So the story starts with Alexandra, an American woman who is trying to heal still after a tragedy that happened in her past (one that I felt was never concluded and was a little disappointed about) She traveled to Bulgaria and, in a weird coincidence, ended up with an urn with someone’s ashes inside. She sets out with her taxi driver (who just so happens to get interested in knowing more about the man who died) and a dog that they found to figure out the mystery of the man in the urn.
So this book is different in the fact that you read Alexandra’s story about figuring out her mystery and the story of the man they were investigating. Kostova is known for her changing points of view (you should read The Historian, it had stories within stories within stories).
Now this book was really amazing. I say that because Kostova does an amazing job of making you care about the main characters and you see them grow. She describes everything so well that you can easily picture the beautiful landscapes her characters are traveling through. She also really shows how the culture and history is significant to the places her characters visit. That being said, I did have one problem with this book. The main character, Alexandra, is trying to find the wife and son of the man whose ashes she holds. She met these people very briefly when she first acquired the urn and dreamt of the son ever since. The son is in his late 30 if my calculations are correct and she is 28 (not that I should judge in age, my husband and me have a bigger age difference than is traditional). At the end of the book, when the mystery is being solved and the reader is entering the climax and resolution of the plot, a sudden romance starts between the two. The son describes Alexandra as someone his father would have loved to meet, before he knew that much about her. He thought to leave his father’s ashes in her hands suddenly at the beginning, without knowing her at all. Then, after the climax, the author puts hints that they are going to end up together. It just seemed kind of random and not really a great ending for the story. I mean, I understand wanting it to seem like Alexandra would make her life in Bulgaria and whom better then with the son of the man she learned so much about, but it just didn’t work for me. If he was someone she got to know and vice versa throughout the book (like he was on the mission with her to figure out the mystery of his father) then it would have been more believable but that’s probably it. I did like that a strong masculine character turned out to be gay. It breaks the assumptions people have about gay males and really show cases that someone sexuality doesn’t change them from being a good person to someone weird or over the top.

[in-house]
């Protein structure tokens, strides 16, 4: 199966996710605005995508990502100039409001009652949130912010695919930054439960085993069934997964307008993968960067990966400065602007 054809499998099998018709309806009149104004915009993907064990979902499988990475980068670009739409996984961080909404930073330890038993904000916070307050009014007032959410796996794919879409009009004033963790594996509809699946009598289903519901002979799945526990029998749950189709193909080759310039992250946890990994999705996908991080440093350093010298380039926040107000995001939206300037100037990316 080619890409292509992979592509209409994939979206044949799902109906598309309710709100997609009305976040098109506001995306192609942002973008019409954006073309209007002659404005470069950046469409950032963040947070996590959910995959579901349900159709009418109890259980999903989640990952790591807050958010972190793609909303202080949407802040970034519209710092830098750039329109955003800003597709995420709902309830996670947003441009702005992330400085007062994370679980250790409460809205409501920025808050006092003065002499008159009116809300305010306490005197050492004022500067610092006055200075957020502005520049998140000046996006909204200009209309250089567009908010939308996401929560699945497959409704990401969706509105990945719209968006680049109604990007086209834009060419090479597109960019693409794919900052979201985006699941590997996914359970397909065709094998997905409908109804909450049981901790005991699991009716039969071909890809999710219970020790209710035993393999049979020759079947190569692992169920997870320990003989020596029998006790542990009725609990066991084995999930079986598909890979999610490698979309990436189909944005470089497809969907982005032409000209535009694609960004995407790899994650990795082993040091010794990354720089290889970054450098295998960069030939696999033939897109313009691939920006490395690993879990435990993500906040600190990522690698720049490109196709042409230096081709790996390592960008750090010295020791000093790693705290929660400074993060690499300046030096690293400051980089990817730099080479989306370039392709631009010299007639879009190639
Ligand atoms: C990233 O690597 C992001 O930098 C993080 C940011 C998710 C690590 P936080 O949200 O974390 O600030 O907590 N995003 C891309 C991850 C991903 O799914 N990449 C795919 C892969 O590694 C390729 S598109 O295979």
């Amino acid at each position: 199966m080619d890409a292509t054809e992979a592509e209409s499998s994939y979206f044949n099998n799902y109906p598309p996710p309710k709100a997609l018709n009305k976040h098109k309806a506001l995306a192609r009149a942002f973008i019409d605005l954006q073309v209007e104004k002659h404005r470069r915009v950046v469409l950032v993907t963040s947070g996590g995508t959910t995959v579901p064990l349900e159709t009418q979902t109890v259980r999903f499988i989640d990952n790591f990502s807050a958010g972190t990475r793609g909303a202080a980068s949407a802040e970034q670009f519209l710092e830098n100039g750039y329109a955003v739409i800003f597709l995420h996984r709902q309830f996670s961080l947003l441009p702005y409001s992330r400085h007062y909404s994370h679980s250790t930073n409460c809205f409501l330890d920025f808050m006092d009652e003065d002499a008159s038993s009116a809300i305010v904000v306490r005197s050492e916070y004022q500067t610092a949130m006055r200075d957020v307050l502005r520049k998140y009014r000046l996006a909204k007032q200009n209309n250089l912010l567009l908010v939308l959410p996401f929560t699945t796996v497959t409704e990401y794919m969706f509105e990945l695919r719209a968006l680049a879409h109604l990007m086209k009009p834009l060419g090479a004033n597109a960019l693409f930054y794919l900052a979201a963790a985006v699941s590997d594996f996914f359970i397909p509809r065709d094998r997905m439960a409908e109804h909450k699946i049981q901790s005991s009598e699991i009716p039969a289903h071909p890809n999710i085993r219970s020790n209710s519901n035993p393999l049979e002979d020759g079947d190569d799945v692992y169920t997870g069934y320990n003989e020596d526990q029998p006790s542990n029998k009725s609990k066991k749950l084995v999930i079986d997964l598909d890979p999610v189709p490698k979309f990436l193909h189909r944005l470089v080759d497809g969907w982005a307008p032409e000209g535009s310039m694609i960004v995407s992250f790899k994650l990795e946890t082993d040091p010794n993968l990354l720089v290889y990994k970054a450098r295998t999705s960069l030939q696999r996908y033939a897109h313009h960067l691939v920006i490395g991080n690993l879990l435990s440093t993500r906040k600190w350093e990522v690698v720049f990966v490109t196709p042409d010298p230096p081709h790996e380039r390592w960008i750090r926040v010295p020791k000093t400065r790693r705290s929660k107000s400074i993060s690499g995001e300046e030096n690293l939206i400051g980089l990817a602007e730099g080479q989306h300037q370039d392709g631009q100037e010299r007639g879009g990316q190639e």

Well those are my thoughts for this book. I am happy with this book and was slightly sad at the end (you have to read to understand). I was surprised on how much this book contained but didn’t as well. Read the book to make sense of that statement as well. See you next book.
Book 24 is a book by Eleanor Herman called the Legacy of Kings. I actually listened to this book as my book challenge this year has an audiobook requirement that I have to fulfill and I was going on a 10 hour trip to visit my husband who is a state a way for work. I did the audible 30 day trail and got this book as it has been on my to read list for a while now and was a 16 hour audiobook. Perfect for the trip to and from my husband.